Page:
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FDA Warns About Sleeping Pills and Sleep Driving
The March 14, 2007 FDA warning about the dangers of "sedative-hypnotics" may do more to create confusion than it does to increase patient safety, but it certainly reveals flaws in the agency's categorization of drugs as well as evidence of how little FDA approval really means. The FDA Press Release lists the following drugs (Comments in parentheses are mine.):
- Ambien and Ambien CR (already carry the warning!)
- Butisol sodium (Does anyone still prescribe this dinosaur?!)
- Carbrital (pentobarbital and carbromal) (Do they really still manufacture this stuff?!)
- Dalmane (a benzodiazepine)
- Doral (a benzodiazepine)
- Halcion (a benzodiazepine)
- Placidyl (Does anyone still prescribe this dinosaur?!)
- Prosom (a benzodiazepine)
- Restoril (a benzodiazepine)
- Rozerem (probably acts like melatonin, a hormone)
- Seconal (Does anyone still prescribe this dinosaur?!)
What do these drugs have in common? Apparently they have all been approved by the FDA for treatment of insomnia. (Just try to find a copy of the official label to confirm this!) Although the warning refers to "sedative-hypnotics," drugs used to combat insomnia are usually categorized as soporifics or hypnotics. The "sedative" in "sedative-hypnotics" addresses the fact that most drugs so classified produce sedation or calming as well as assist in falling asleep or staying asleep. Although it might be considered a hypnotic, Rozerem would not be classified or used as a sedative. In the past benzodiazepines like Dalmane and diazepam have been separated from other sedative-hypnotic drugs, like Placidyl and pentobarbital (a barbiturate) because of the different chemical structure, different properties, and relatively better safety record of the benzodiazepines. Not surprisingly drugs like Ambien and Dalmane are included along with several other central nervous system depressants. It is surprising, however, that they have also included Rozerem, the only drug on the list that is neither a central nervous system depressant nor a controlled substance, and is thought to act on the melatonin receptor. While one might expect all of the central nervous system depressant drugs to share the adverse effect that prompted the warning, one might not expect Rozerem to cause this phenomenon. Unless there is clear evidence that it does this might unfortunately discourage physicians from prescribing what might be one of the few drugs, if not the only drug, that might be safer.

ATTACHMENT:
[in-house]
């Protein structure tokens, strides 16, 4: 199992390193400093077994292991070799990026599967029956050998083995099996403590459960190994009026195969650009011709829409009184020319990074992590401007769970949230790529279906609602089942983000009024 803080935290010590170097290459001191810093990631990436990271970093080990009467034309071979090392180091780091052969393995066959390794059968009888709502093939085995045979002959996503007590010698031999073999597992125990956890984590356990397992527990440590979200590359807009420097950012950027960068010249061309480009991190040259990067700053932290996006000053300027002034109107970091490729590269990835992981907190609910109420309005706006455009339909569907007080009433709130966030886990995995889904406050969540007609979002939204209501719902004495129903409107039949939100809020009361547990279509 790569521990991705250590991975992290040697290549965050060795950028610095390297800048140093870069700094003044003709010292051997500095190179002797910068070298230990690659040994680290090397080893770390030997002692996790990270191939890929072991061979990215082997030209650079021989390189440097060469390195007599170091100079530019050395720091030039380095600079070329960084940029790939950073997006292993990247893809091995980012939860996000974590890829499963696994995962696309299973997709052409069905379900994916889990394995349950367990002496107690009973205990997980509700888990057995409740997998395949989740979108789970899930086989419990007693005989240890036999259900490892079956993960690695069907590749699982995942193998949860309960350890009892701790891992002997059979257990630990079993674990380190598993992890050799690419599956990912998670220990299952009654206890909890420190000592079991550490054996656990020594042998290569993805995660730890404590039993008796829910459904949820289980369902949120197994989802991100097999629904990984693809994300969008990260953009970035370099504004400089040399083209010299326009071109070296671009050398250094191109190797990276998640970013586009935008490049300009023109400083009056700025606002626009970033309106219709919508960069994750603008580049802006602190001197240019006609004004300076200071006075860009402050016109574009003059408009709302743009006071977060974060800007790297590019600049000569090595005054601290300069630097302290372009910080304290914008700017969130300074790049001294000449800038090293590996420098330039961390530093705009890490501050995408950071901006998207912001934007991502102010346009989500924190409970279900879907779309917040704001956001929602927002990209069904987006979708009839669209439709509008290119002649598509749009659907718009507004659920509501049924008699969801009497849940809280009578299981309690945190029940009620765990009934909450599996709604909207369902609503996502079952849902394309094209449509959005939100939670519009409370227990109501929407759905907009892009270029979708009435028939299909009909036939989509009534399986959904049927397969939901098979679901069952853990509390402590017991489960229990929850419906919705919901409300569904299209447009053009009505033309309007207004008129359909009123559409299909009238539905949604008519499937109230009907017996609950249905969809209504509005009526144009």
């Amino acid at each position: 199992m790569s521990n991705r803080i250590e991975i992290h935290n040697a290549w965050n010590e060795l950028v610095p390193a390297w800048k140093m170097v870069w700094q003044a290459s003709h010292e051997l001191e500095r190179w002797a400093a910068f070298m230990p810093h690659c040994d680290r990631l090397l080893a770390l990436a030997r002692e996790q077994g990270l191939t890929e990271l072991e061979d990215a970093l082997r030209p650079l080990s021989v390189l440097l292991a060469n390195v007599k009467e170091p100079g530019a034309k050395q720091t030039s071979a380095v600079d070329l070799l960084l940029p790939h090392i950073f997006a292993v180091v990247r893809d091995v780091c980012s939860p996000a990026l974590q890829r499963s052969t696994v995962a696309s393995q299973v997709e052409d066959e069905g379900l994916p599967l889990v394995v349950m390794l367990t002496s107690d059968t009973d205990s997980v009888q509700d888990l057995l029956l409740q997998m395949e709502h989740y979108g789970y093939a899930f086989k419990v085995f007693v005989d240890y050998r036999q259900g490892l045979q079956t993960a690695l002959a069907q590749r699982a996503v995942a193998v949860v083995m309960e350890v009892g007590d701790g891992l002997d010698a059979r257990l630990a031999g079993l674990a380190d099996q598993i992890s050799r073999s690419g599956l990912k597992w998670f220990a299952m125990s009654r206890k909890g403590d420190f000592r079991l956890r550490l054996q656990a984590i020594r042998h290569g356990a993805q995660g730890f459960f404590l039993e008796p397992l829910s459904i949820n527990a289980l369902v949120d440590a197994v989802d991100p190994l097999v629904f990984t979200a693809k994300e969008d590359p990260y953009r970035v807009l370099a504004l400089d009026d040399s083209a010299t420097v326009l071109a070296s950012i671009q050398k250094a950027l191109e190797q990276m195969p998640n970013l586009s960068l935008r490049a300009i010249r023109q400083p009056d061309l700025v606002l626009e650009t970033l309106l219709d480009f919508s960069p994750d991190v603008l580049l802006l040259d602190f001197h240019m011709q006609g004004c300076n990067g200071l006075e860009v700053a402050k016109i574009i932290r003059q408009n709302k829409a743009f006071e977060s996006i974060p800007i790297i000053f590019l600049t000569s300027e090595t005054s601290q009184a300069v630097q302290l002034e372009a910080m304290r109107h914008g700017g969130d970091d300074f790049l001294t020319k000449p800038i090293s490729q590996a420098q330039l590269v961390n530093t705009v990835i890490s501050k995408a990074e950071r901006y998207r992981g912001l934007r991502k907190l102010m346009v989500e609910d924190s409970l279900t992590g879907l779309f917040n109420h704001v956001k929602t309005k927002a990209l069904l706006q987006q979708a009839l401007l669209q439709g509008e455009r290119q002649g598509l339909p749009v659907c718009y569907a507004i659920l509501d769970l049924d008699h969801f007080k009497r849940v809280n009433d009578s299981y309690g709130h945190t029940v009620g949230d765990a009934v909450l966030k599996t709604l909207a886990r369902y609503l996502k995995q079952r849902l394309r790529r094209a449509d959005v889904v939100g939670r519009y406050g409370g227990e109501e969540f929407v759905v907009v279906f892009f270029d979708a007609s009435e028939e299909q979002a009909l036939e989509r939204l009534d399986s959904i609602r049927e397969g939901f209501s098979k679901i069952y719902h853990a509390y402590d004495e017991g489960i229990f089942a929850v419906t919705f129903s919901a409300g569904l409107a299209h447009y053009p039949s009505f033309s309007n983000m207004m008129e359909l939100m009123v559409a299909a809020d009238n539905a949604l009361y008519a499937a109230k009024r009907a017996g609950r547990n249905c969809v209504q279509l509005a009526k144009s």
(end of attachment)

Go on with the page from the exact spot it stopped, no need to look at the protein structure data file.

Even more confusing and potentially dangerous than the inclusion of Rozerem is the exclusion of a number of other central nervous system depressants and other sedating drugs which are often used to aid sleep. Of greatest concern is the omission of all the other benzodiazepines, sedative hypnotics, including even barbiturates, that are not explicitly approved for treating insomnia, despite the fact that these might be the drugs one would most likely expect to be associated with this phenomenon. Drugs frequently prescribed for insomnia such as quetiapine, mirtazapine, trazodone, and sedating antihistamines, such as diphenhydramine are conspicuously absent. Of course melatonin is omitted even though ramelteon is included, despite the fact that they probably share the same mechanism of action, presumably because melatonin, a hormone, is regulated by the FDA as a dietary supplement while Rozerem is regulated as a prescription pharmaceutical. The omission of sodium oxybate might be related to the tight control over its use.
The FDA overvalues its approval designations to the extent that they appear to consider approved indication to determine clinical class. This approach risks creation of increased confusion and potential for ill advised switching to drugs that might be even less safe. For example, a physician might switch a patient from Ambien to diazepam despite the drug's similarity to Halcion, eschewing Rozerem, which might not be associated with this effect, simply because Rozerem is included in the warning.
The FDA should adopt a more rational application of categories that does not depend solely on approved indication. Drug categories frequently overlap and may be based on different properties. The class of "benzodiazepines" is based on the similarities in chemical structure among the drugs in the class. The class of "hypnotics" is based on the drugs' effectiveness in induction of sleep. The class of serotonin reuptake inhibitors is based on the drugs' common mechanism of action. Approval is driven by the marketing choices of the company that holds the patent on the drug. Obtaining approval for a spcific indication requires evidence of safety and effectiveness, and the process costs the company millions of dollars with no guarantee of ultimate approval. The FDA should develop a more uniform and rational approach to approval as well as categorization. All drugs effective for treating insomnia should be approved for that indication and classified as hypnotics regardless of the business goals of the company that markets the entity, but only the drugs for which there is compelling evidence of a given adverse effect should carry the appropriate warning.